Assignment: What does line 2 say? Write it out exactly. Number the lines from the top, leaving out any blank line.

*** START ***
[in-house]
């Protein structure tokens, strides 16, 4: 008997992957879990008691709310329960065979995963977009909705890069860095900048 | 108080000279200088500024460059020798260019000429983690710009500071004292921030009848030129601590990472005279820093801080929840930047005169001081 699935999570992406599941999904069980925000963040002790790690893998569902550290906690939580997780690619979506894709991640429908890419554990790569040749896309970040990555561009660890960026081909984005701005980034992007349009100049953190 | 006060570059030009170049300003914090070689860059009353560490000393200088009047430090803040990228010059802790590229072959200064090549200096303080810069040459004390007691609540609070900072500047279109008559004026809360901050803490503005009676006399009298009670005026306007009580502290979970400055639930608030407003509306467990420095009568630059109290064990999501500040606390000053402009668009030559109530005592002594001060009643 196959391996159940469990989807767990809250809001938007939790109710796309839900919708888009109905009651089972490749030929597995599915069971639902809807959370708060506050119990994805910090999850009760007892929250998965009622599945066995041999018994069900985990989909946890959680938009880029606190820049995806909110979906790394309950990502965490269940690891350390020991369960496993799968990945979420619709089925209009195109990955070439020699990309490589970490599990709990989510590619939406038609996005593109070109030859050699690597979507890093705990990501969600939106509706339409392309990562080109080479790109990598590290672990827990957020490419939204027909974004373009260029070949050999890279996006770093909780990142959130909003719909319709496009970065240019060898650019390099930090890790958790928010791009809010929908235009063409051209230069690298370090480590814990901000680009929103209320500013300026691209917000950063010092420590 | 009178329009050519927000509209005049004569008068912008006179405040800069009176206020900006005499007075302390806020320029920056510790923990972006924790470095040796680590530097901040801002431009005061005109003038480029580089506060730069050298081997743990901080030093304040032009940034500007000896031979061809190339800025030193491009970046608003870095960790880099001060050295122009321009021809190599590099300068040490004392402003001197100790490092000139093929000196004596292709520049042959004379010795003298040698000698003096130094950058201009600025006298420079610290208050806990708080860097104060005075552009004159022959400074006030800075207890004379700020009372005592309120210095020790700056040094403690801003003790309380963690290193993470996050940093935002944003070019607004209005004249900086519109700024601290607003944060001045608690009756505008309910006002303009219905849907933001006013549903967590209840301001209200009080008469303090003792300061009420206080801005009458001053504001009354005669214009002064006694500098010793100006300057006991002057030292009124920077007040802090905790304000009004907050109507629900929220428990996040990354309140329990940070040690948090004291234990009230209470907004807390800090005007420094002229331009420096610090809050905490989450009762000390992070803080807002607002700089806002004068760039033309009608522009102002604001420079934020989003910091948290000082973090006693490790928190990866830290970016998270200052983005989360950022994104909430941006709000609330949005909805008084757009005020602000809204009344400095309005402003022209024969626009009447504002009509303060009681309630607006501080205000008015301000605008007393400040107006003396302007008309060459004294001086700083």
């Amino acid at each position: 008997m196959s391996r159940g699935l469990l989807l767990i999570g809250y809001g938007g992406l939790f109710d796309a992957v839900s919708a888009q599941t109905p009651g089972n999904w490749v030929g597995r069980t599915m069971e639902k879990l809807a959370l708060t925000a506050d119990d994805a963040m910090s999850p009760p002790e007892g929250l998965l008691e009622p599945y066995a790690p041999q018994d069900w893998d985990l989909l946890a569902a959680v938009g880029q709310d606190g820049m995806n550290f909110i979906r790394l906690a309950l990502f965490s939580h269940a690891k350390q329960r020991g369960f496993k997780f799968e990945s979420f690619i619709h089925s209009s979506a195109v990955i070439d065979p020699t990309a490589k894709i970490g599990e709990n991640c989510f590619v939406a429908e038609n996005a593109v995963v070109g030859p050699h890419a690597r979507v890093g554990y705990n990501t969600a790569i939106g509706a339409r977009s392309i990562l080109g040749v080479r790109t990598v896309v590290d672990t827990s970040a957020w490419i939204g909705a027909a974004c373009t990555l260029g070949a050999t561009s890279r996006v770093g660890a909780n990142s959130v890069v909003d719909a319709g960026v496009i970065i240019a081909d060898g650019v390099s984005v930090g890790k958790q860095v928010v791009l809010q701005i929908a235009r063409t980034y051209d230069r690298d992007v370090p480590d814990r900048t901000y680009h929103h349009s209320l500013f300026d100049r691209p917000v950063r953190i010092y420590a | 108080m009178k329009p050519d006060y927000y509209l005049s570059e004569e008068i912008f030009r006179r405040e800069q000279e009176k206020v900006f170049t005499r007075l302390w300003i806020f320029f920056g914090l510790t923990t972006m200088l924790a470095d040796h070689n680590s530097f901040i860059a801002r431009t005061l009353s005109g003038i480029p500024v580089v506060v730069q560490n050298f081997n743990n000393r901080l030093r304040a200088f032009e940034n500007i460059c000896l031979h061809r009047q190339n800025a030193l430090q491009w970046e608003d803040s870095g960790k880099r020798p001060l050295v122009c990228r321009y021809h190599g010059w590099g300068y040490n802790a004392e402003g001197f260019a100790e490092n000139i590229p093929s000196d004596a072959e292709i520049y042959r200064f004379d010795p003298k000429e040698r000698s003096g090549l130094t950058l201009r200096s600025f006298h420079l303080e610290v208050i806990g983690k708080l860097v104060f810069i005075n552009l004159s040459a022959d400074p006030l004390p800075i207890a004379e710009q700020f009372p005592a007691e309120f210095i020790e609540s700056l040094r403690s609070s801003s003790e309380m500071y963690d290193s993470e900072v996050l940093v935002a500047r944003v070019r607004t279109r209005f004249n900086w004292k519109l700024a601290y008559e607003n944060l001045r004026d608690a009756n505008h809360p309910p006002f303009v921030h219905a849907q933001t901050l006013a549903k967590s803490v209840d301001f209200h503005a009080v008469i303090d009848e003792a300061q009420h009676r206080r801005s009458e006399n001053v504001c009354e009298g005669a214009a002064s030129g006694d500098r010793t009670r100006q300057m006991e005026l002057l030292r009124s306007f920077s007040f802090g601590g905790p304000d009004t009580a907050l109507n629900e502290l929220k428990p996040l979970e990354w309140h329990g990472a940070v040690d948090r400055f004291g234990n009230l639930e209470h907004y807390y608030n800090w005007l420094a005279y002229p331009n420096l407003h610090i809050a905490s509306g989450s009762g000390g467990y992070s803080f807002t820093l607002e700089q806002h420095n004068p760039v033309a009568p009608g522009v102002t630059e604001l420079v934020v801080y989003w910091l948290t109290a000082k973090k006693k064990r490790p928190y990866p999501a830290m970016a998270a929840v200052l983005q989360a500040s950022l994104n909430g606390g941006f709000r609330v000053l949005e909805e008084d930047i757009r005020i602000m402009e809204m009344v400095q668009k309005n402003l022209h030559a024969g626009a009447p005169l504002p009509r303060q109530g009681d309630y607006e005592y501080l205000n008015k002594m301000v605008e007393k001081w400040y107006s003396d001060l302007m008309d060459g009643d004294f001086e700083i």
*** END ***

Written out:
């Protein structure tokens, strides 16, 4: 008997992957879990008691709310329960065979995963977009909705890069860095900048 | 108080000279200088500024460059020798260019000429983690710009500071004292921030009848030129601590990472005279820093801080929840930047005169001081 699935999570992406599941999904069980925000963040002790790690893998569902550290906690939580997780690619979506894709991640429908890419554990790569040749896309970040990555561009660890960026081909984005701005980034992007349009100049953190 | 006060570059030009170049300003914090070689860059009353560490000393200088009047430090803040990228010059802790590229072959200064090549200096303080810069040459004390007691609540609070900072500047279109008559004026809360901050803490503005009676006399009298009670005026306007009580502290979970400055639930608030407003509306467990420095009568630059109290064990999501500040606390000053402009668009030559109530005592002594001060009643 196959391996159940469990989807767990809250809001938007939790109710796309839900919708888009109905009651089972490749030929597995599915069971639902809807959370708060506050119990994805910090999850009760007892929250998965009622599945066995041999018994069900985990989909946890959680938009880029606190820049995806909110979906790394309950990502965490269940690891350390020991369960496993799968990945979420619709089925209009195109990955070439020699990309490589970490599990709990989510590619939406038609996005593109070109030859050699690597979507890093705990990501969600939106509706339409392309990562080109080479790109990598590290672990827990957020490419939204027909974004373009260029070949050999890279996006770093909780990142959130909003719909319709496009970065240019060898650019390099930090890790958790928010791009809010929908235009063409051209230069690298370090480590814990901000680009929103209320500013300026691209917000950063010092420590 | 009178329009050519927000509209005049004569008068912008006179405040800069009176206020900006005499007075302390806020320029920056510790923990972006924790470095040796680590530097901040801002431009005061005109003038480029580089506060730069050298081997743990901080030093304040032009940034500007000896031979061809190339800025030193491009970046608003870095960790880099001060050295122009321009021809190599590099300068040490004392402003001197100790490092000139093929000196004596292709520049042959004379010795003298040698000698003096130094950058201009600025006298420079610290208050806990708080860097104060005075552009004159022959400074006030800075207890004379700020009372005592309120210095020790700056040094403690801003003790309380963690290193993470996050940093935002944003070019607004209005004249900086519109700024601290607003944060001045608690009756505008309910006002303009219905849907933001006013549903967590209840301001209200009080008469303090003792300061009420206080801005009458001053504001009354005669214009002064006694500098010793100006300057006991002057030292009124920077007040802090905790304000009004907050109507629900929220428990996040990354309140329990940070040690948090004291234990009230209470907004807390800090005007420094002229331009420096610090809050905490989450009762000390992070803080807002607002700089806002004068760039033309009608522009102002604001420079934020989003910091948290000082973090006693490790928190990866830290970016998270200052983005989360950022994104909430941006709000609330949005909805008084757009005020602000809204009344400095309005402003022209024969626009009447504002009509303060009681309630607006501080205000008015301000605008007393400040107006003396302007008309060459004294001086700083």